Vector analysis forms the basis of many physical and mathematical models. The Wolfram Language can compute the basic operations of gradient, divergence, curl, and Laplacian in a variety of coordinate systems. Moreover, these operators are implemented in a quite general form, allowing them to be used in different dimensions and with higher-rank tensors.
gradient of a scalar function
divergence of a vector-valued function
curl of a vector-valued function
Laplacian of a scalar function
Although these operators are available in any dimension, they are most commonly encountered in three dimensions.
The curl is not restricted to three dimensions. This gives a two-dimensional curl, which is a scalar:
The meaning of the curl in dimensions other than three is discussed more fully in the next subsection.
Generalization to Higher-Rank Tensors
All four operators introduced in the previous subsection are general operators that can take vectors and higher-rank tensors as input. For Curl in dimension , the input can be a scalar, vector, or tensor of rank up to . For the other functions, the allowed rank of input tensors is unlimited.
The divergence is a gradient followed by contraction of the last two slots. It therefore reduces the rank by 1:
It is possible to take the divergence in a slot other than the final one by using TensorContract:
The reason for this behavior is that the curl is the Hodge dual of the anti-symmetrized gradient. This explains the restriction on rank:
Known Coordinate Charts
The Wolfram Language contains information about a large number of coordinate charts. The function CoordinateChartData provides a mechanism for retrieving this information.
standard name for -dimensional Euclidean chart
available coordinate charts in -dimensional Euclidean space
available coordinate charts in -dimensional space
property "prop" for the specified coordinate chart
property "prop" for the specified coordinate chart at the point pt
The following examples show how to look up available coordinate charts. In their most general form, coordinate chart specifications contain a coordinate system name, a metric, and a dimension. Note that many charts require parameters. These can be specified or left at the shown defaults.
Replacing the metric "Euclidean" with the symbol All includes non-Euclidean coordinate charts:
Although the coordinate chart standard names are quite long, it is typically possible to omit "Euclidean" and the dimension when using Euclidean coordinate charts.
CoordinateChartData contains many properties regarding the different coordinate charts. The most fundamental is the metric, which ultimately determines all lengths and volumes in the coordinate chart. However, in the context of vector analysis in orthogonal coordinates, it is more common to consider the scale factors and volume factor.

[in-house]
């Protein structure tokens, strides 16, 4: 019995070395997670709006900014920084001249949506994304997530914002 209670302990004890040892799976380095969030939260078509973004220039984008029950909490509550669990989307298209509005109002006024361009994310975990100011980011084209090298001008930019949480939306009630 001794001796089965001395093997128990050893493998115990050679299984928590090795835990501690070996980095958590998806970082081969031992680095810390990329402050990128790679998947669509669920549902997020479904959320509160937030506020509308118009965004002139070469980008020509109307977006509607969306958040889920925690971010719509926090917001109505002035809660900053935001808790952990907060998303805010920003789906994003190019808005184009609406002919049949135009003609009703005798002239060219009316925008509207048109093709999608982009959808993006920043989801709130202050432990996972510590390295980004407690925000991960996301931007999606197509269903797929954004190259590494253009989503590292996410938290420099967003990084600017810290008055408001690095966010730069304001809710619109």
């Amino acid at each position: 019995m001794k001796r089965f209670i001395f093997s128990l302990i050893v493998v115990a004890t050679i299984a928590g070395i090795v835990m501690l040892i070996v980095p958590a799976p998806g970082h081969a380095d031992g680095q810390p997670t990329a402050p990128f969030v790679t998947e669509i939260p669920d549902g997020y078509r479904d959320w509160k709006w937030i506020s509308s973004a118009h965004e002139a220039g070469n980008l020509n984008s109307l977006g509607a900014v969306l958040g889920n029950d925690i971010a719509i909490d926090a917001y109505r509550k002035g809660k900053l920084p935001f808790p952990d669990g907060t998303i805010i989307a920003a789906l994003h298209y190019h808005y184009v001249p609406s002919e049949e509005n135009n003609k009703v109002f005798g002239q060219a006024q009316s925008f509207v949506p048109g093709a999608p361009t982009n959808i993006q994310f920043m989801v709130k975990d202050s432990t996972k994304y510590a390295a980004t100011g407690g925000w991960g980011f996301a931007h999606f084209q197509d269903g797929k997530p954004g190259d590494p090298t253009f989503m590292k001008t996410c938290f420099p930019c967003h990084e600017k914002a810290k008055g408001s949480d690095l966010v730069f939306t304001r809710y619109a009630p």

This gives the scale factors for elliptic coordinates along a curve . Notice that the default parameter has been used:
The physical speed is then the norm of the velocity. This could also have been obtained directly from the metric and coordinate velocity:
This gives the volume factor in bipolar coordinates with the parameter set to 1. Notice that a double list is needed to ensure that 1 is treated as a parameter instead of a dimension:
Vector Derivatives in Non-Cartesian Coordinates
The four vector derivative operators work in any coordinate chart. It is only necessary to specify the chart in the third argument of the function.
gradient in the specified coordinate chart
divergence in the specified coordinate chart
curl in the specified coordinate chart
Laplacian in the specified coordinate chart
Arrays are treated in these commands as components in the orthonormal basis. This applies to both input and output. As a result, the physical dot product can be computed using Dot.
In an orthogonal coordinate system, the gradient of a scalar equals the partial derivatives divided by the scale factors:
The gradient of vectors and higher-rank tensors introduces connection terms to the result, meaning it is not simply the gradient of each component:
Since the divergence only applies to vectors and tensors, it always has connection terms. However, since arrays are treated as being in the orthonormal basis, the divergence is still a gradient followed by a contraction:
Because of the connection terms, the divergence of a rank-2 tensor is not simply the divergence of each row:
By definition, the Laplacian is the divergence of the gradient. As a result, the Laplacian has connection terms in non-Cartesian coordinates as well:
When acting on scalars, there are no connection terms, but the normalization from the scale factors does appear in the result:
As seen above, the gradient of a scalar in orthogonal coordinates involves the partial derivatives and the scale factors. There are similar definitions for the divergence of a vector, the Laplacian of a scalar, and the curl of a vector in terms of the scale factors and volume factor.
The gradient in an orthogonal chart is related to the gradient in Cartesian coordinates by the scale factors:
In an orthogonal coordinate system, the classical formula for the divergence of a vector relates it to the divergence in Cartesian coordinates using the scale factors and volume factor:
Combining the classical formula for divergence with the definition of the gradient of a scalar in an orthogonal system produces a classical formula for the Laplacian:
The following illustrates a similar formula for the three-dimensional curl of a vector. To generalize to dimension , replace the leading scales with the TensorProduct of copies of scales: